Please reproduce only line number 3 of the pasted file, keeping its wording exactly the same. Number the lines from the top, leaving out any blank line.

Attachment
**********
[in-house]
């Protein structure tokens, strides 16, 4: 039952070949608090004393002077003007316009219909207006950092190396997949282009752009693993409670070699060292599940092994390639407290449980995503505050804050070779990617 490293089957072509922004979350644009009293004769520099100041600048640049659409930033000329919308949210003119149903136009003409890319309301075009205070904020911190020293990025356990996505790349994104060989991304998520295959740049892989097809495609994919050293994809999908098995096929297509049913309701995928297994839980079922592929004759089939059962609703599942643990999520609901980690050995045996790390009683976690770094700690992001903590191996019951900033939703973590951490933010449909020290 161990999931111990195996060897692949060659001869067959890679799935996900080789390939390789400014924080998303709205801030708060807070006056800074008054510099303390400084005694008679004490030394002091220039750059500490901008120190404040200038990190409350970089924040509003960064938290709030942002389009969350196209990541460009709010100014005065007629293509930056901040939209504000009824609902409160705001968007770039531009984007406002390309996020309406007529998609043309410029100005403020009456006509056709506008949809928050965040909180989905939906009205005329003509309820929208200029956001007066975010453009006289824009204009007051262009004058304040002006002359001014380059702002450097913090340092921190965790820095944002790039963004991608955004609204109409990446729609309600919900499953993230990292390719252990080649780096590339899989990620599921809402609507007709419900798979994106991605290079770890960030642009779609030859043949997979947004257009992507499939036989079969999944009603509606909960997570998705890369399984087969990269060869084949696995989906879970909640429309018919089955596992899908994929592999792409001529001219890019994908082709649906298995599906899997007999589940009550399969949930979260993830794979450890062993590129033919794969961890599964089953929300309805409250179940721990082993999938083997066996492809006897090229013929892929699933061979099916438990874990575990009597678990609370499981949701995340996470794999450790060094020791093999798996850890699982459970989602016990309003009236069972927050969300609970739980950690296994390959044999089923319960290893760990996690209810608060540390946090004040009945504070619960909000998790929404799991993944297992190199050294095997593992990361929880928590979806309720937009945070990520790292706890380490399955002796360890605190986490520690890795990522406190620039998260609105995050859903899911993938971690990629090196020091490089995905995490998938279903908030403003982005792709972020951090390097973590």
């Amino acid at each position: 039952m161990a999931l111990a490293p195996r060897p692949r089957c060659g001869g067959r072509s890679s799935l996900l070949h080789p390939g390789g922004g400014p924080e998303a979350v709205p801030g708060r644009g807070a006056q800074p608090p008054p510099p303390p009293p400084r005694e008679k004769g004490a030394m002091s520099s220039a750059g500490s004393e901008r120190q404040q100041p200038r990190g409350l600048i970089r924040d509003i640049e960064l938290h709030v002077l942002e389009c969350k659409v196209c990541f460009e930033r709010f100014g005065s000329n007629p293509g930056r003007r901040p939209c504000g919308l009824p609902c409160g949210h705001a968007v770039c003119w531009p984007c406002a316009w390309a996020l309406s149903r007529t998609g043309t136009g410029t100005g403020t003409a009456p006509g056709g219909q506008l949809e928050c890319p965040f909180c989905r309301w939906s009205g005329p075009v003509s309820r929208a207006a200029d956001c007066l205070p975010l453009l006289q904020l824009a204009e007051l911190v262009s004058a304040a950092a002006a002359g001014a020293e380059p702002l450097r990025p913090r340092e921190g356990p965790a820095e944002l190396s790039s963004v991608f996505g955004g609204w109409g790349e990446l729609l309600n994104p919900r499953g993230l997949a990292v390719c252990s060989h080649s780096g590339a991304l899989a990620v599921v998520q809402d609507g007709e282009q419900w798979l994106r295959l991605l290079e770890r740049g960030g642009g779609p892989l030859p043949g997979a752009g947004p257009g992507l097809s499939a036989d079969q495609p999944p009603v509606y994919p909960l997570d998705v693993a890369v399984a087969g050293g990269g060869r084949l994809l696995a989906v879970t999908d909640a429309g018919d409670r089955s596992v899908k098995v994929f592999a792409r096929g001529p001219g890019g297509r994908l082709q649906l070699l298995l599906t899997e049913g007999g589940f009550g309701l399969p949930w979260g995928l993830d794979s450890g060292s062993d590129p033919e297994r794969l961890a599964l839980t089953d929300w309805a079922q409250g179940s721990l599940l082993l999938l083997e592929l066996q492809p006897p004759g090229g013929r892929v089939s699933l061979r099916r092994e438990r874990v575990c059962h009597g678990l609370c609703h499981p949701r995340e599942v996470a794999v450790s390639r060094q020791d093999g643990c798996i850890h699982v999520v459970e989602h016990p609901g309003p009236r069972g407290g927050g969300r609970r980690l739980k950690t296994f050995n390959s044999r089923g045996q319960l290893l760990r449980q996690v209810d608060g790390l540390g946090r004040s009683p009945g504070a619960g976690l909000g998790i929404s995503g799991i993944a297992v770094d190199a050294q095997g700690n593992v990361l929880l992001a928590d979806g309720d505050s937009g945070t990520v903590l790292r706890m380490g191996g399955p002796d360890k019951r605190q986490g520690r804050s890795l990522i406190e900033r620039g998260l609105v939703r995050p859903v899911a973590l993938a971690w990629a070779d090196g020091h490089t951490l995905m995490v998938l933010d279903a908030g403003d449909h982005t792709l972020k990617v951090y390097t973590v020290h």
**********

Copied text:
């Amino acid at each position: 039952m161990a999931l111990a490293p195996r060897p692949r089957c060659g001869g067959r072509s890679s799935l996900l070949h080789p390939g390789g922004g400014p924080e998303a979350v709205p801030g708060r644009g807070a006056q800074p608090p008054p510099p303390p009293p400084r005694e008679k004769g004490a030394m002091s520099s220039a750059g500490s004393e901008r120190q404040q100041p200038r990190g409350l600048i970089r924040d509003i640049e960064l938290h709030v002077l942002e389009c969350k659409v196209c990541f460009e930033r709010f100014g005065s000329n007629p293509g930056r003007r901040p939209c504000g919308l009824p609902c409160g949210h705001a968007v770039c003119w531009p984007c406002a316009w390309a996020l309406s149903r007529t998609g043309t136009g410029t100005g403020t003409a009456p006509g056709g219909q506008l949809e928050c890319p965040f909180c989905r309301w939906s009205g005329p075009v003509s309820r929208a207006a200029d956001c007066l205070p975010l453009l006289q904020l824009a204009e007051l911190v262009s004058a304040a950092a002006a002359g001014a020293e380059p702002l450097r990025p913090r340092e921190g356990p965790a820095e944002l190396s790039s963004v991608f996505g955004g609204w109409g790349e990446l729609l309600n994104p919900r499953g993230l997949a990292v390719c252990s060989h080649s780096g590339a991304l899989a990620v599921v998520q809402d609507g007709e282009q419900w798979l994106r295959l991605l290079e770890r740049g960030g642009g779609p892989l030859p043949g997979a752009g947004p257009g992507l097809s499939a036989d079969q495609p999944p009603v509606y994919p909960l997570d998705v693993a890369v399984a087969g050293g990269g060869r084949l994809l696995a989906v879970t999908d909640a429309g018919d409670r089955s596992v899908k098995v994929f592999a792409r096929g001529p001219g890019g297509r994908l082709q649906l070699l298995l599906t899997e049913g007999g589940f009550g309701l399969p949930w979260g995928l993830d794979s450890g060292s062993d590129p033919e297994r794969l961890a599964l839980t089953d929300w309805a079922q409250g179940s721990l599940l082993l999938l083997e592929l066996q492809p006897p004759g090229g013929r892929v089939s699933l061979r099916r092994e438990r874990v575990c059962h009597g678990l609370c609703h499981p949701r995340e599942v996470a794999v450790s390639r060094q020791d093999g643990c798996i850890h699982v999520v459970e989602h016990p609901g309003p009236r069972g407290g927050g969300r609970r980690l739980k950690t296994f050995n390959s044999r089923g045996q319960l290893l760990r449980q996690v209810d608060g790390l540390g946090r004040s009683p009945g504070a619960g976690l909000g998790i929404s995503g799991i993944a297992v770094d190199a050294q095997g700690n593992v990361l929880l992001a928590d979806g309720d505050s937009g945070t990520v903590l790292r706890m380490g191996g399955p002796d360890k019951r605190q986490g520690r804050s890795l990522i406190e900033r620039g998260l609105v939703r995050p859903v899911a973590l993938a971690w990629a070779d090196g020091h490089t951490l995905m995490v998938l933010d279903a908030g403003d449909h982005t792709l972020k990617v951090y390097t973590v020290h």